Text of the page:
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by Peter Moskos

August 13, 2016

On Felony Running

[From pp.58-59 of Cop in the Hood]

To meet the standards needed for a formal prosecution, one must follow the informal rules imposed by the state’s attorney. Rule number one is don’t take your eyes off the drugs. Drug charges against a suspect will not be prosecuted in Baltimore City if an officer fails to maintain constant sight of the drugs. A suspect fleeing from police will throw down drugs while running. An officer in foot pursuit must then choose between catching a suspect with no drugs and retrieving the drugs with no suspect. Officers generally will choose to follow the suspect over the drugs because— along with a personal desire to catch a fleeing suspect—arrests are a police statistic used to judge performance. Found drugs are not.

After catching the suspect, the officer will return to retrieve the drugs and charge the suspect with possession, knowing full well that the charges will be dropped if the report is written honestly. But officers are rewarded for arrests, not convictions. If the drugs can’t be found--lost in weeds, scooped up by a bystander, or never there to begin with--the officer is in a bit of a bind, left with the noncrime of “felony running.” You can’t lock somebody up for drug possession without drugs. And after a chase, even loitering doesn’t apply. But the officer will find some crime, however minor If you run and get caught, you’re probably not sleeping in your own bed that night.

[This is why Freddie Gray was arrested for a barely illegal knife].


bacchys said...

His knife wasn't illegal at all.

But he had to be arrested for something, and the cops know full well the majority of people arrested for the possession of legal knives will plead it out in order to get out of jail instead of waiting the year to eighteen months (or more) to have the charges dropped before trial.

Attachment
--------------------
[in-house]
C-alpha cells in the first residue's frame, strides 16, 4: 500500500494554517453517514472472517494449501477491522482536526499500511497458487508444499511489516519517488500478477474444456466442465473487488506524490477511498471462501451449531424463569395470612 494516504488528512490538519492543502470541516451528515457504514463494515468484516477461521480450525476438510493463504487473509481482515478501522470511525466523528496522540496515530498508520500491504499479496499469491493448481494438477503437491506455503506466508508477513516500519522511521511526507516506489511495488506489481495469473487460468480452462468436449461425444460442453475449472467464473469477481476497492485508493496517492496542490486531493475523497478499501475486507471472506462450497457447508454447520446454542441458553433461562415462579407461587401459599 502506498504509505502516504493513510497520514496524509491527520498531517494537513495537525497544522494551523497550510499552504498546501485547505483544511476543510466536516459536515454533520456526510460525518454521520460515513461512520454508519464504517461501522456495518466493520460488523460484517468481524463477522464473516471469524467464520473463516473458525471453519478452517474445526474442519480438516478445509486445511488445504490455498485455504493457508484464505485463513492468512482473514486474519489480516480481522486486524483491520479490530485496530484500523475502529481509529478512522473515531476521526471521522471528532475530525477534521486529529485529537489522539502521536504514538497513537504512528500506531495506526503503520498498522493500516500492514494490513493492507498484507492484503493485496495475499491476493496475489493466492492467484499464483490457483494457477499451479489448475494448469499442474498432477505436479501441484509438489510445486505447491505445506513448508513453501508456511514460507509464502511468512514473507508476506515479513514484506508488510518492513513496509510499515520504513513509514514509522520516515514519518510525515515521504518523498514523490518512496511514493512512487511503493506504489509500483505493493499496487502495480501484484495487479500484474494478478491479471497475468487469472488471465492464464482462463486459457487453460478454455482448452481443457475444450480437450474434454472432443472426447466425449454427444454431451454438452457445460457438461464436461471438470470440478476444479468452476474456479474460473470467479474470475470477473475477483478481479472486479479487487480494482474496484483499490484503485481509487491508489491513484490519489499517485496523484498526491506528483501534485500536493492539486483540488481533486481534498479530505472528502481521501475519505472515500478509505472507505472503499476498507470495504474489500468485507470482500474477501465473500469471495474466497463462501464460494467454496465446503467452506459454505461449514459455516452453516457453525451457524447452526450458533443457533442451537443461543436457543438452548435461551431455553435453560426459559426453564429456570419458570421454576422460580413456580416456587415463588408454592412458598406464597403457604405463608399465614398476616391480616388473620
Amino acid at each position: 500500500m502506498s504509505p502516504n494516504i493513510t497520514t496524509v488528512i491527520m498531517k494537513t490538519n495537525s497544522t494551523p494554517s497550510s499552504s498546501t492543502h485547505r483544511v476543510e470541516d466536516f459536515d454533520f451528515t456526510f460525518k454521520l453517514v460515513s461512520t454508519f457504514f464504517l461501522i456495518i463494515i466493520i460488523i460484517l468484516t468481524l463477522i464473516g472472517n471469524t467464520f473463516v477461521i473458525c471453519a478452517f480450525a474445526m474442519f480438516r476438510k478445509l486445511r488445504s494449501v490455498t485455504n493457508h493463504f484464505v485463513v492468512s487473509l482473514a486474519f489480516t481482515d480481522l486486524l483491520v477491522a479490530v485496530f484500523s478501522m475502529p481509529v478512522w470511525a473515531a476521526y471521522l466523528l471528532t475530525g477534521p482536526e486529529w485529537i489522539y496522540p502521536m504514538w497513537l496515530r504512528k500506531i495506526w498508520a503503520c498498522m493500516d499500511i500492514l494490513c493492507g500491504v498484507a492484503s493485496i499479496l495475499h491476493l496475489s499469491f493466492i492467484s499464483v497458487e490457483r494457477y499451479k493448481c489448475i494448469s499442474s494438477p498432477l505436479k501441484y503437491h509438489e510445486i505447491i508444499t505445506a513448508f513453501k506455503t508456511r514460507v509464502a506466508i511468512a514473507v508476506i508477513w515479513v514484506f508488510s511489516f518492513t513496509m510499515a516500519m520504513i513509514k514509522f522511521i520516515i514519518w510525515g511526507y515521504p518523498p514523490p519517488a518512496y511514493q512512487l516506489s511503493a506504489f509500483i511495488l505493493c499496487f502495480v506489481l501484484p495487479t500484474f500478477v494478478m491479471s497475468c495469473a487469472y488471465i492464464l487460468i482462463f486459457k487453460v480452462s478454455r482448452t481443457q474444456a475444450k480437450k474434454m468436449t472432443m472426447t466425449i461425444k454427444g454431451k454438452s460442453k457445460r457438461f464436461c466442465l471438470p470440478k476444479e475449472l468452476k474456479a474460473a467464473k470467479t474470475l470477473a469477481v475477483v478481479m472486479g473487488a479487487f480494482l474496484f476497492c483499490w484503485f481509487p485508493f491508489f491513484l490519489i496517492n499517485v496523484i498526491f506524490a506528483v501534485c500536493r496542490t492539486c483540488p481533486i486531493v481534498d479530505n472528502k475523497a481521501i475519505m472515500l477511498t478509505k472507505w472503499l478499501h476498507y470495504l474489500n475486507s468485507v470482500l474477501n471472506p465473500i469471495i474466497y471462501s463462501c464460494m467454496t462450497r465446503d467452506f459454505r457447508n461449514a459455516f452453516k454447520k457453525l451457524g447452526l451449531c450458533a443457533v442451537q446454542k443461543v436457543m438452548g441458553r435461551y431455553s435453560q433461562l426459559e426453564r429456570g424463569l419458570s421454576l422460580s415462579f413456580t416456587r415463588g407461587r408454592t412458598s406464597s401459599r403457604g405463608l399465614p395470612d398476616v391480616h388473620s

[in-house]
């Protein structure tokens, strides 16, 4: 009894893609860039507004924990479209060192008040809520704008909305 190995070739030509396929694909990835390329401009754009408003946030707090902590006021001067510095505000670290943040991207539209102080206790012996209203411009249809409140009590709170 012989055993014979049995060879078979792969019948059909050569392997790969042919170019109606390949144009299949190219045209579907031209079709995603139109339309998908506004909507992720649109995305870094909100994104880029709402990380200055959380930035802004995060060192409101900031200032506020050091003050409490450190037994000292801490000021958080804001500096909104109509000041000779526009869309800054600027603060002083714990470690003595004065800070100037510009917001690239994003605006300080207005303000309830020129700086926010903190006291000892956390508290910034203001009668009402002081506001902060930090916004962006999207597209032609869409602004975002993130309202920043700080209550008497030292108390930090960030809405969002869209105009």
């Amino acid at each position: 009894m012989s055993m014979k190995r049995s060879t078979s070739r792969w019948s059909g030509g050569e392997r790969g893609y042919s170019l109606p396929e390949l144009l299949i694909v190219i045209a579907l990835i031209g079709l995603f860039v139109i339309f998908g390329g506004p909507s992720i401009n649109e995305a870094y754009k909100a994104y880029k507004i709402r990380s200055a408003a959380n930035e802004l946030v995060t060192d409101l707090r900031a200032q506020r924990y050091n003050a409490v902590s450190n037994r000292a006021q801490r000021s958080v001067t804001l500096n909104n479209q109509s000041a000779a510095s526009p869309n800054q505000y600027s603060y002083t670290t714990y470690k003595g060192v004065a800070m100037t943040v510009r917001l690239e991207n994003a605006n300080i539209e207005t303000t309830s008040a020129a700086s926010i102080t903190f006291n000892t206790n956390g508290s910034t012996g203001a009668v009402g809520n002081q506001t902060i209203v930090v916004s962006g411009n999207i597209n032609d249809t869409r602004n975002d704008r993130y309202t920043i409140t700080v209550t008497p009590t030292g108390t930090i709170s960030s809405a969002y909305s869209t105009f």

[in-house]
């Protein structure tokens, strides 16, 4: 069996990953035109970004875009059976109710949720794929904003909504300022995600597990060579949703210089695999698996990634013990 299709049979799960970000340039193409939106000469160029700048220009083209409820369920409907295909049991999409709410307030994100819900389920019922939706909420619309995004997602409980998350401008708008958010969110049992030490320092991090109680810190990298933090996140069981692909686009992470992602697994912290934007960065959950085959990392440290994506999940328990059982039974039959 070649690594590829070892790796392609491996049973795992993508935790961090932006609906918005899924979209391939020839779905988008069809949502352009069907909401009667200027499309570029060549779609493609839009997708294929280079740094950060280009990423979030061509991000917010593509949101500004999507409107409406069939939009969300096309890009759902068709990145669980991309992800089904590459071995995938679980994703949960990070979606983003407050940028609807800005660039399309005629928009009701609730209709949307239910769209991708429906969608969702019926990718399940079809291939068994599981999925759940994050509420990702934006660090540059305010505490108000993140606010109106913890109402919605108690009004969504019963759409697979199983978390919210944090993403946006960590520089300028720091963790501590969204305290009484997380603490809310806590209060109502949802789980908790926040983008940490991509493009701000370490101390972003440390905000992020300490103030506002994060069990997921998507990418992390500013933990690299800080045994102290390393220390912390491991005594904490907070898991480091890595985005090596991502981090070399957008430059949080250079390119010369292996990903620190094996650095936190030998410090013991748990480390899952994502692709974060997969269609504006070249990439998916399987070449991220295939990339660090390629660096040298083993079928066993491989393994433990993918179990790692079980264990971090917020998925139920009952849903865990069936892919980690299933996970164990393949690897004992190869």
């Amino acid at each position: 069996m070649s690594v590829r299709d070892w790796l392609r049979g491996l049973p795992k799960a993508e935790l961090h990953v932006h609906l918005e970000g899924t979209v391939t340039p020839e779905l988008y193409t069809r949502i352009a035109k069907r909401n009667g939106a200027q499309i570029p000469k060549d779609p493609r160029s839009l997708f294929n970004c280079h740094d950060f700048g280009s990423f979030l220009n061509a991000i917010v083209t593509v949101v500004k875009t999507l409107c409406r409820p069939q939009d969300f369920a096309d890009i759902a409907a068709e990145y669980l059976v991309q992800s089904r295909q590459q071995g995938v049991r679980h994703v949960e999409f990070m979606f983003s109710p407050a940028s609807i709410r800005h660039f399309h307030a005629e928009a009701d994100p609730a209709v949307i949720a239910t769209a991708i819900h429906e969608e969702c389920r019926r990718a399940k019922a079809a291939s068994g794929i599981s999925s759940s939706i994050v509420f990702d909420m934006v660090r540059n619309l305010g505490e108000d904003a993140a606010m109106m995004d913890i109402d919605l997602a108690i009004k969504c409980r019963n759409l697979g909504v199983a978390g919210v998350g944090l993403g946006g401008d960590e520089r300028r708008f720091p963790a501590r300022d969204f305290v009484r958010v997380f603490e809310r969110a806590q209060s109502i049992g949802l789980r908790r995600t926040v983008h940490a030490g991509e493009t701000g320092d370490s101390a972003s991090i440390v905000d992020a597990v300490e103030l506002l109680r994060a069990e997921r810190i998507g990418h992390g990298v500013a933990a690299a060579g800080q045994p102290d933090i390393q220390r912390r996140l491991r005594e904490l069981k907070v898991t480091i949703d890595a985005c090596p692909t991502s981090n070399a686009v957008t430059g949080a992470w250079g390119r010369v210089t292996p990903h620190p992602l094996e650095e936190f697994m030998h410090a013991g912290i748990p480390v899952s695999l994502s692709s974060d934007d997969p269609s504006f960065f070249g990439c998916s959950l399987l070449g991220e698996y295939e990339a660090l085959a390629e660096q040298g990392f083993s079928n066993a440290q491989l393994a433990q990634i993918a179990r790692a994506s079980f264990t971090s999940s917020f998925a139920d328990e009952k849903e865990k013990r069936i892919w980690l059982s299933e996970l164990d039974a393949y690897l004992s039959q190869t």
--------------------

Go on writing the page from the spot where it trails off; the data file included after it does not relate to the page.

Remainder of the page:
Yeah, yeah, I know the Baltimore FOP has another, self-serving view of the legality of the knife under the Baltimore switchblade ordinance, and that Mosby dropped the unlawful arrest charges based on the knife being legal- but her office tells me they can't tell me how many convictions for spring-assisted knives they've gotten over the years.

Peter Moskos said...

I'm not going to debate the legality of the knife.

Baltimore law § 59-22 prohibits possession of knives with a "device for opening and/or closing the blade, commonly known as a switch-blade knife." End of story. (Unless you're saying his knife wasn't a switch blade.)

It's 100 percent irrelevant how many people have been prosecuted/convicted for this. My guess is honestly zero (which is the true for most laws, by the way). But what does that have to do with anything? Mosby can bring charges whenever she wants. And in this context, you really think she was holding her punches? Get real. (Even if the knife had been legal, conviction would be hard because the officers could argue they *thought* the knife was illegal. But that's a separate issue.)

Officers did want to arrest Gray. Why? Because he ran. Luckily for the cops, there was something to arrest him for. That's not illegal. That's discretionary.